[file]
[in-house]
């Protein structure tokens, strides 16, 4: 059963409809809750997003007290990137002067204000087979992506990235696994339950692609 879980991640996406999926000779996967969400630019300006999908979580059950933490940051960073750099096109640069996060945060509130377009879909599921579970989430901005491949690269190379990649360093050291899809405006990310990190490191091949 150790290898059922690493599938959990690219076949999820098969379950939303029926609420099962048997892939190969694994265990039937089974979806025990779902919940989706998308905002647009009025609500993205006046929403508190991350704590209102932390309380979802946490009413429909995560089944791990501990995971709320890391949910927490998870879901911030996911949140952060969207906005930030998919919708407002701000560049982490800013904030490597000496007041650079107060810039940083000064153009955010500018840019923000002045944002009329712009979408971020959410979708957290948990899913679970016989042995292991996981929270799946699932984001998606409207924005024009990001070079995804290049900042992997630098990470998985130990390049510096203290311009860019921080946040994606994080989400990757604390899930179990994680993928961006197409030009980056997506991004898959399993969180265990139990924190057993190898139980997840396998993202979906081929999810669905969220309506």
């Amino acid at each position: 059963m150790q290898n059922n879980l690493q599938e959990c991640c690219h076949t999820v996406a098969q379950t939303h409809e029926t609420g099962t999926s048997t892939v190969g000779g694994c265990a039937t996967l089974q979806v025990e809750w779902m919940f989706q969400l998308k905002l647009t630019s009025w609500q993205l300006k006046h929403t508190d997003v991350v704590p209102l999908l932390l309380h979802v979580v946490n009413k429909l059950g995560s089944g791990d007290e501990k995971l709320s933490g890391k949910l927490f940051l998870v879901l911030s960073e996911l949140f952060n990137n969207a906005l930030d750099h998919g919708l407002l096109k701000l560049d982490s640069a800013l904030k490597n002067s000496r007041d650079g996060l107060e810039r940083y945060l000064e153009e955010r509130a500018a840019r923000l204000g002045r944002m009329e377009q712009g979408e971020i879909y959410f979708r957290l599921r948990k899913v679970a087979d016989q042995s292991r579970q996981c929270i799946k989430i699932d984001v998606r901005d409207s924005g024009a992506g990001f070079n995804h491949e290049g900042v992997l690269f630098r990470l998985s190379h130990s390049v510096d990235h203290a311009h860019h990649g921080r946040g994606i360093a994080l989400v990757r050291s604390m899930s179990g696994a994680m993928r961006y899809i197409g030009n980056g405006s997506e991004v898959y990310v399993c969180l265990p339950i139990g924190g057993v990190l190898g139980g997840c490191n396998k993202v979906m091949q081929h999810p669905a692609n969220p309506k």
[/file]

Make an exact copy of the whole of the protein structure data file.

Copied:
[in-house]
């Protein structure tokens, strides 16, 4: 059963409809809750997003007290990137002067204000087979992506990235696994339950692609 879980991640996406999926000779996967969400630019300006999908979580059950933490940051960073750099096109640069996060945060509130377009879909599921579970989430901005491949690269190379990649360093050291899809405006990310990190490191091949 150790290898059922690493599938959990690219076949999820098969379950939303029926609420099962048997892939190969694994265990039937089974979806025990779902919940989706998308905002647009009025609500993205006046929403508190991350704590209102932390309380979802946490009413429909995560089944791990501990995971709320890391949910927490998870879901911030996911949140952060969207906005930030998919919708407002701000560049982490800013904030490597000496007041650079107060810039940083000064153009955010500018840019923000002045944002009329712009979408971020959410979708957290948990899913679970016989042995292991996981929270799946699932984001998606409207924005024009990001070079995804290049900042992997630098990470998985130990390049510096203290311009860019921080946040994606994080989400990757604390899930179990994680993928961006197409030009980056997506991004898959399993969180265990139990924190057993190898139980997840396998993202979906081929999810669905969220309506």
């Amino acid at each position: 059963m150790q290898n059922n879980l690493q599938e959990c991640c690219h076949t999820v996406a098969q379950t939303h409809e029926t609420g099962t999926s048997t892939v190969g000779g694994c265990a039937t996967l089974q979806v025990e809750w779902m919940f989706q969400l998308k905002l647009t630019s009025w609500q993205l300006k006046h929403t508190d997003v991350v704590p209102l999908l932390l309380h979802v979580v946490n009413k429909l059950g995560s089944g791990d007290e501990k995971l709320s933490g890391k949910l927490f940051l998870v879901l911030s960073e996911l949140f952060n990137n969207a906005l930030d750099h998919g919708l407002l096109k701000l560049d982490s640069a800013l904030k490597n002067s000496r007041d650079g996060l107060e810039r940083y945060l000064e153009e955010r509130a500018a840019r923000l204000g002045r944002m009329e377009q712009g979408e971020i879909y959410f979708r957290l599921r948990k899913v679970a087979d016989q042995s292991r579970q996981c929270i799946k989430i699932d984001v998606r901005d409207s924005g024009a992506g990001f070079n995804h491949e290049g900042v992997l690269f630098r990470l998985s190379h130990s390049v510096d990235h203290a311009h860019h990649g921080r946040g994606i360093a994080l989400v990757r050291s604390m899930s179990g696994a994680m993928r961006y899809i197409g030009n980056g405006s997506e991004v898959y990310v399993c969180l265990p339950i139990g924190g057993v990190l190898g139980g997840c490191n396998k993202v979906m091949q081929h999810p669905a692609n969220p309506k």